We rolled down the dirt road, trying to stay out of the ruts and take in the scenery. Up the lane we saw a large prairie dog sunning himself at the entrance to his underground tunnel system. The little critter had done himself proud by excavating nearly ten square feet of roadside. It sat there tall and proud, barking at us as we came near. At about 50 feet, Laurie let out a gasp and said, "Look at that!" From the north sped a red-tailed missile. Right before our eyes, a hawk flared its wings and hit the dog. It was great for us, but a tragic ending to the prairie-pup. As the hawk struck it fanned completely out to slam on the brakes and gain lift all at the same time. Laurie, Grandma Donna and I were witness to a spectacular display of feathered finery. It reminded me of a basket Damian Jim designed a few years ago which was executed by Chris Johnson. Incredible!

Navajo Hawk Basket - Chris Johnson (#037)

I stepped on the brakes so as not to run over the poor bird as it attempted to regain altitude. Laurie grabbed my leg with her left hand and her right arm shot-out to hold grandma in place. Laurie say's she didn't yell, but I distinctly recall my ears ringing with her words, "Don't hit the bird!" Grandma had her hands on the dash trying to keep from going through the windshield and laughed merrily. We skidded to a halt as the bird, with his dinner, collided with the fence on the opposite side of the road. Luckily the hawk didn't get caught-up in the barbed wire but it did drop the dog before it regained attitude and flew away, low over the field. We all watched it go, thrilled at the experience, but sad about disrupting the red tail's dinner. It took me a minute to dislodge Laurie's fingernails from my thigh, but we were soon on our way again.

We drove further up the road until we came to a washout and turned around. As we returned to the scene of the prairie dog's demise, we noticed the hawk had regained its prize. It sat off in the field feasting, not happy at our return. Just then Laurie yelled. "Look at that, just look at it!" What appeared to be a badger was shuffling across the road, heading for a small clump of oak brush. Once again we went through the entire skid, slide and claw scenario. Looking down and out, I saw by the raised spines the creature was a porcupine. I slammed the pick-up in park and jumped-out to chase it down. I wanted a picture to prove that we had, indeed seen this wild thing. I jumped the fence and limped after the prickly character.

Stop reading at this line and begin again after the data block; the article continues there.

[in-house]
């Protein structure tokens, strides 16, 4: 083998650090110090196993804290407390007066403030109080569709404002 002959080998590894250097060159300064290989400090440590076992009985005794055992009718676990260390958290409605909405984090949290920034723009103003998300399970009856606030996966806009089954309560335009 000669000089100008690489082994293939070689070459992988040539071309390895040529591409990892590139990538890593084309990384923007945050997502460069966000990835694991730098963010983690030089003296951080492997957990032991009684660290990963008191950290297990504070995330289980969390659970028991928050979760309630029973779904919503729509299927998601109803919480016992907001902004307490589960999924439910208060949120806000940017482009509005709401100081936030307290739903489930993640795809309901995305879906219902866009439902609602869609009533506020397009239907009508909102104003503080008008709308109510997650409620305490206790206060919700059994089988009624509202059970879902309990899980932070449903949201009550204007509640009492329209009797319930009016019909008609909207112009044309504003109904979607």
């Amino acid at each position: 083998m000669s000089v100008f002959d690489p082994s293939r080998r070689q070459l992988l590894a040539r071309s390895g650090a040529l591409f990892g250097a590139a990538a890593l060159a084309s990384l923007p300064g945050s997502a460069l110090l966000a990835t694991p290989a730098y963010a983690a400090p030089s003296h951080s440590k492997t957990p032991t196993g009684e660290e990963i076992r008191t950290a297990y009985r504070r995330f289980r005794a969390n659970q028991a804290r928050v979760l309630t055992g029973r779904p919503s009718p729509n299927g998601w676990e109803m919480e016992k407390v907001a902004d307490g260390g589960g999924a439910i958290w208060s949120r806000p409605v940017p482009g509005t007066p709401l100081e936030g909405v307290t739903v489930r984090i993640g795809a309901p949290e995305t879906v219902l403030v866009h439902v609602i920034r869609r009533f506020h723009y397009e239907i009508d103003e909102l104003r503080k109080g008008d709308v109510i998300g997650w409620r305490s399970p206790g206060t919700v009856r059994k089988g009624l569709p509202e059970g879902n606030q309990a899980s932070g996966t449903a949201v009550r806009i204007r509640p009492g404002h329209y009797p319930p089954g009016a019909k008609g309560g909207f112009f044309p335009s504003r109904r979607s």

The porcupine and I entered the trees, it waddling as fast as it could go and me bent at the waist, pushing aside branches trying to keep-up. Before I could get my phone out and capture an image, it climbed one of the skinny trees and lodged itself in the tangle of branches. I took a few pictures then called Laurie and Grandma over to see what I had treed. Grandma opted-out of jumping the fence, she was afraid of becoming high centered. "The Claw" came around though and Laurie and I were but a few feet from the beastie. I wanted to shake it loose and get some better images, but Laurie was having none of it. "Leave the poor thing alone," she said. "Like my old dog, you just might get a face full of quills." Grumbling to myself and walking away, I claimed, "I am smarter than your old dog!" "Humph!" was her only reply.

Having just learned how to group text, I had been sending images and sharing the adventure with our three children throughout the day. They all seemed appreciative, but McKale said it best, "It looks and sounds like you had a wonderful day Pappi." "Yes", I texted back, "except for a bruise and puncture wounds on my right thigh, it was great."

With warm regards Barry Simpson and the team.

1 comment:

Sandy said...

Loved reading about this adventure! You ought to write a book. You're really good. =)